You have done an amazing job these past two years. You learned how to do relational ministry in ways we never imagined and may need to do again in the future. But at this moment, will you be bold enough to take action and reach singles in your church and your community? Singles are not a ministry your church used to have years ago. They are searching online and talking to friends to see where they can connect with people in their life stage. While your church should be the destination where they learn to be complete in Christ, are they driving past your building to find friends?

We are two years in, but the work has just begun for you to connect.

Singles, you will need to re-enter a rhythm of joining in a safe environment focused on Christ. We hear your pain, but we were made in the image of God to be in community and complete in Christ. Take a step to try to engage with a new church family. You may find new friends and relationships to help you be a disciple. Leaders, there are many things on your plate to do in 2022. Still, if you are bold enough to be single-friendly, you may just find half your community will now feel welcome to join you in the new initiatives. Email us at [email protected] to learn ways to connect with singles and be single-friendly.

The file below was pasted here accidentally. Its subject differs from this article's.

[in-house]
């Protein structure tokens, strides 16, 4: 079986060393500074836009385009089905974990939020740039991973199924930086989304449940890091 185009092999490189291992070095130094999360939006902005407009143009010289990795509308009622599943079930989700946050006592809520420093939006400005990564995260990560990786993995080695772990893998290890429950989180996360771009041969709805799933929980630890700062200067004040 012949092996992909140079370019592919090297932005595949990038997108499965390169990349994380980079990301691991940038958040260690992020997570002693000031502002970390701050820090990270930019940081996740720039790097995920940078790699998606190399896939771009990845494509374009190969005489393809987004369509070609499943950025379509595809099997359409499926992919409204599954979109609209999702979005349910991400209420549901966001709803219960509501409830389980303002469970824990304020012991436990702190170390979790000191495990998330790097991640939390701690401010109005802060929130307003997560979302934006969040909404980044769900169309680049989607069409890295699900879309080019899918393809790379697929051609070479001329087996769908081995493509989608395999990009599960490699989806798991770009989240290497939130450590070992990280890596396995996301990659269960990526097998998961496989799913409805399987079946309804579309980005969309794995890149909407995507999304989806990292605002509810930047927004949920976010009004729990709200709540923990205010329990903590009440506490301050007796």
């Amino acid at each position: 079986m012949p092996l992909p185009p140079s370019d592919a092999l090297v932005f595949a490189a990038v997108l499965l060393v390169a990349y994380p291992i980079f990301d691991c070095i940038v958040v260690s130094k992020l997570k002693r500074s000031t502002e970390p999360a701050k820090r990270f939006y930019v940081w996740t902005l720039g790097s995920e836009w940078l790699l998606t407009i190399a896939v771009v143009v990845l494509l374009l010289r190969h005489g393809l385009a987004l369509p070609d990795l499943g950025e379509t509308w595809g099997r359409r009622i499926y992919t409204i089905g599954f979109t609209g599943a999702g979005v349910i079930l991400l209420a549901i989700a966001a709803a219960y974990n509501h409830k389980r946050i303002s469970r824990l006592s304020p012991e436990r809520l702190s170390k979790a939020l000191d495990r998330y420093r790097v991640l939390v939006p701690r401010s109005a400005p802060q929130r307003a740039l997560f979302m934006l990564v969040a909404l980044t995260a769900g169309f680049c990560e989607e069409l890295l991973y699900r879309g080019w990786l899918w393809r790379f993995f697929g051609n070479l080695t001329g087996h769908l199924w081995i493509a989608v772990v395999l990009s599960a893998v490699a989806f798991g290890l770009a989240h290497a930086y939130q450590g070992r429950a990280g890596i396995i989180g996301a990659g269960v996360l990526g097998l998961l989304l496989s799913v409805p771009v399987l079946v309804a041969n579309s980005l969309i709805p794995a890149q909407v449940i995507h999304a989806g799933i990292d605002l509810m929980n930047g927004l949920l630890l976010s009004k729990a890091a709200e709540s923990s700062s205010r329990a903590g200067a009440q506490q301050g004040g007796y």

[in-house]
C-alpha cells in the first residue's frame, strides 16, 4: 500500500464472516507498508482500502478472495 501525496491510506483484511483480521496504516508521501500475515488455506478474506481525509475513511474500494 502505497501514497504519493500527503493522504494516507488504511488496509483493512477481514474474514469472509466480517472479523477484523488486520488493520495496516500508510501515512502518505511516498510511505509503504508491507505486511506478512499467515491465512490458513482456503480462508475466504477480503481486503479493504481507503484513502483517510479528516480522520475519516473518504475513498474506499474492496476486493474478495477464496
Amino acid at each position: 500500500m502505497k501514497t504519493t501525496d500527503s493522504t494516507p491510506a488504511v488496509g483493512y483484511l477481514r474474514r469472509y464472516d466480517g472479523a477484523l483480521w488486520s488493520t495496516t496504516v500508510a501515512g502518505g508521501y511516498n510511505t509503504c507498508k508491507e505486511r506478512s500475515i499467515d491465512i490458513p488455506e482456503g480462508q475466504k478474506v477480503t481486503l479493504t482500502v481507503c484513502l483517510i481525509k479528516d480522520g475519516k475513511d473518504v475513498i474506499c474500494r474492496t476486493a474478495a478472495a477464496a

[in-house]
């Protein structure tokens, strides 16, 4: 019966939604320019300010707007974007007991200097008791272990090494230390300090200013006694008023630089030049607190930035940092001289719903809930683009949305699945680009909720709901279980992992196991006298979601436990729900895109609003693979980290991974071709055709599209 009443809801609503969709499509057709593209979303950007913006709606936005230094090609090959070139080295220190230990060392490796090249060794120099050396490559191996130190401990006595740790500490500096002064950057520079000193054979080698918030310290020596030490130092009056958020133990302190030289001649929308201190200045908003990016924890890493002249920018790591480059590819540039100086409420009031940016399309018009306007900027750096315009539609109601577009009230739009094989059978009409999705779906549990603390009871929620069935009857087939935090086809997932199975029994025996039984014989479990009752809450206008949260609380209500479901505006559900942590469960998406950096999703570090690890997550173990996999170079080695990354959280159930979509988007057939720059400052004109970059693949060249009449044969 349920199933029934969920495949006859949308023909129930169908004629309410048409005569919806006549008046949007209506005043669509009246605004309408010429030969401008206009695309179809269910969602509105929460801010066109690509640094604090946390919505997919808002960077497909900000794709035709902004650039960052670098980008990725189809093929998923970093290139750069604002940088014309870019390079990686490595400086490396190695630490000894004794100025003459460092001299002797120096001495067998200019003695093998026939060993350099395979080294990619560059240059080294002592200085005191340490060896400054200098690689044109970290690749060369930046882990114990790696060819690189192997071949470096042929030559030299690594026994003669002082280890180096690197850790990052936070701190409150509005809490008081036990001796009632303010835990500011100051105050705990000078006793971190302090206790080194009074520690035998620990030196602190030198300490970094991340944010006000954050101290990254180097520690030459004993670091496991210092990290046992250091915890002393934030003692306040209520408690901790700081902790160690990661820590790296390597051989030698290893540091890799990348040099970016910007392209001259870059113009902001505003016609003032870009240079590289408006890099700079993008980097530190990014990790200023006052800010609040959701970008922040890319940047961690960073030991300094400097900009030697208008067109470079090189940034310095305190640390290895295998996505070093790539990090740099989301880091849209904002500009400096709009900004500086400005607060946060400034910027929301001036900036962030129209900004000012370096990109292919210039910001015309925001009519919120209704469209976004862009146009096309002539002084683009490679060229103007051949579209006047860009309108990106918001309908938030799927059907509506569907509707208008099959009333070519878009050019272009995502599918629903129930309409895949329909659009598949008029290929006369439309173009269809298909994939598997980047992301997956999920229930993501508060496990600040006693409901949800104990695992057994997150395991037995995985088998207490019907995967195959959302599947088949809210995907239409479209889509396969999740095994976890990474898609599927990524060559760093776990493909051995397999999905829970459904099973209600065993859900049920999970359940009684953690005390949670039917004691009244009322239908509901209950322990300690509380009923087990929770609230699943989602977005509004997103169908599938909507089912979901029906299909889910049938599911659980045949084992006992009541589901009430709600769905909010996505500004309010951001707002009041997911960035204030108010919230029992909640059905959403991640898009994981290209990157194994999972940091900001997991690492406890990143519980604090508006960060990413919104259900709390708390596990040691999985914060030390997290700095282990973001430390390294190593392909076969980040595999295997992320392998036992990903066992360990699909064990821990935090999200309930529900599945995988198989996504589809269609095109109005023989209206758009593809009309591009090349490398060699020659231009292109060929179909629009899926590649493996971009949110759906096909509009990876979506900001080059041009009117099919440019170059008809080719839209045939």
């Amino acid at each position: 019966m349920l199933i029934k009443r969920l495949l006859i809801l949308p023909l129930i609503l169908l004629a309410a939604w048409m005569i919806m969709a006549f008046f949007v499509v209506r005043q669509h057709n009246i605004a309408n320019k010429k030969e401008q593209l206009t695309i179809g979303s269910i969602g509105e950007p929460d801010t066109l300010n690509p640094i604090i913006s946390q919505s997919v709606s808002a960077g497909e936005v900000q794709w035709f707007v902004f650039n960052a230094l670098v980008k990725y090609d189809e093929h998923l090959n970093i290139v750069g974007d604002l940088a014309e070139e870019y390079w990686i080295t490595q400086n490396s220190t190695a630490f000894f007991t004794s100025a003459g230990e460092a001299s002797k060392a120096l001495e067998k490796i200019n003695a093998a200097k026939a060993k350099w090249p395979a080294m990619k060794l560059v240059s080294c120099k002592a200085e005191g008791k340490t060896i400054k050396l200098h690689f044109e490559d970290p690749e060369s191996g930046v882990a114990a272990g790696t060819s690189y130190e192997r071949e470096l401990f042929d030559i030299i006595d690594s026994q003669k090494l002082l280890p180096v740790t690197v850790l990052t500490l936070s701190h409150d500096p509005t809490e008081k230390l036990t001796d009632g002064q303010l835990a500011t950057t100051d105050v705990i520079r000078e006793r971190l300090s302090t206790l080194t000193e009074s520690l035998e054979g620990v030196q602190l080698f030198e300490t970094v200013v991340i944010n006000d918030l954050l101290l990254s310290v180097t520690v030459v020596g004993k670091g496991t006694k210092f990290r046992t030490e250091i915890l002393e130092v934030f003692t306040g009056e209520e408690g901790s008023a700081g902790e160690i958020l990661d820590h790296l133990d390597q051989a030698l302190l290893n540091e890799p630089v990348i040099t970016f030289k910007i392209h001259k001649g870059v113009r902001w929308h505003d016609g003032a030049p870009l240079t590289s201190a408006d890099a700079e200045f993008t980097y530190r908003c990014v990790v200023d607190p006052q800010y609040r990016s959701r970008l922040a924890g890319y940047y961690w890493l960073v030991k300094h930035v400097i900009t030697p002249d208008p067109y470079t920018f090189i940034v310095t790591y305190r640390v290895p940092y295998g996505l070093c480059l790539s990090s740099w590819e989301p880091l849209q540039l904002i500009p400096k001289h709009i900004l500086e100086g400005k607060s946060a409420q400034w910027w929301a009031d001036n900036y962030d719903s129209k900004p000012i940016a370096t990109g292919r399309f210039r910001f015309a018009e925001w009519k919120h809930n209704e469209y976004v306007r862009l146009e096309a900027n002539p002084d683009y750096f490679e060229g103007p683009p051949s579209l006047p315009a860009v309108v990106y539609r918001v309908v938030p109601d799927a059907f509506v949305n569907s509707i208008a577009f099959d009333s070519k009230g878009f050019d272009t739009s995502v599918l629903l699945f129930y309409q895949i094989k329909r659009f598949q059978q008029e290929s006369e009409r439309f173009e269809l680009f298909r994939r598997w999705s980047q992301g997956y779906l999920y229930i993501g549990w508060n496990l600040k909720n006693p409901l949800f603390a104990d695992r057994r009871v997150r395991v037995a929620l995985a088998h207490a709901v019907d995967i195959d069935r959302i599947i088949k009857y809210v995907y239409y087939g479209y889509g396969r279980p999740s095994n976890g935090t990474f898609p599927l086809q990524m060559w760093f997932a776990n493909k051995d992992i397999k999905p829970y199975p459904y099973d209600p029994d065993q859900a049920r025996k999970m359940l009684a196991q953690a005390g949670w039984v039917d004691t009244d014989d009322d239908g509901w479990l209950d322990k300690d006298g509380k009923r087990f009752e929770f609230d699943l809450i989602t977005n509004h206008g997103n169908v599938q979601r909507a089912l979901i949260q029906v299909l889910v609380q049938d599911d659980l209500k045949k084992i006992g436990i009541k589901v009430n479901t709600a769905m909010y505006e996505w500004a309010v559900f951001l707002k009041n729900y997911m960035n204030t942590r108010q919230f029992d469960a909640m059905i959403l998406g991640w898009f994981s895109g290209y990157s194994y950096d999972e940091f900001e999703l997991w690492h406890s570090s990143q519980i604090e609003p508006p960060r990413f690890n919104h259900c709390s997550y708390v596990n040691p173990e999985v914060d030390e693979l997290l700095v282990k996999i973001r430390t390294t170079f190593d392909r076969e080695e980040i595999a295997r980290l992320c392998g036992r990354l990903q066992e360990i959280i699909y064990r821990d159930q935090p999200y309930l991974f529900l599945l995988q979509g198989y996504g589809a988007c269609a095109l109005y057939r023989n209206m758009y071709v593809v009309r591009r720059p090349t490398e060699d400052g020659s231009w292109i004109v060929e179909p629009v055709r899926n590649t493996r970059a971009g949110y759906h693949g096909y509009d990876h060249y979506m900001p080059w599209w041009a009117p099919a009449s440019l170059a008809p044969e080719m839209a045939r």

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Time with God

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There are some excellent reading plans available to read the entire Bible in a year or even 90 days. These plans are great, and we encourage you to try one at least once. As a follower of Christ, you need to build a relationship with Him and know Him better. This comes through many venues. You can worship the Lord in praise. You can read about Him in His Word. You can also spend time with Him in prayer. All these require one thing: time.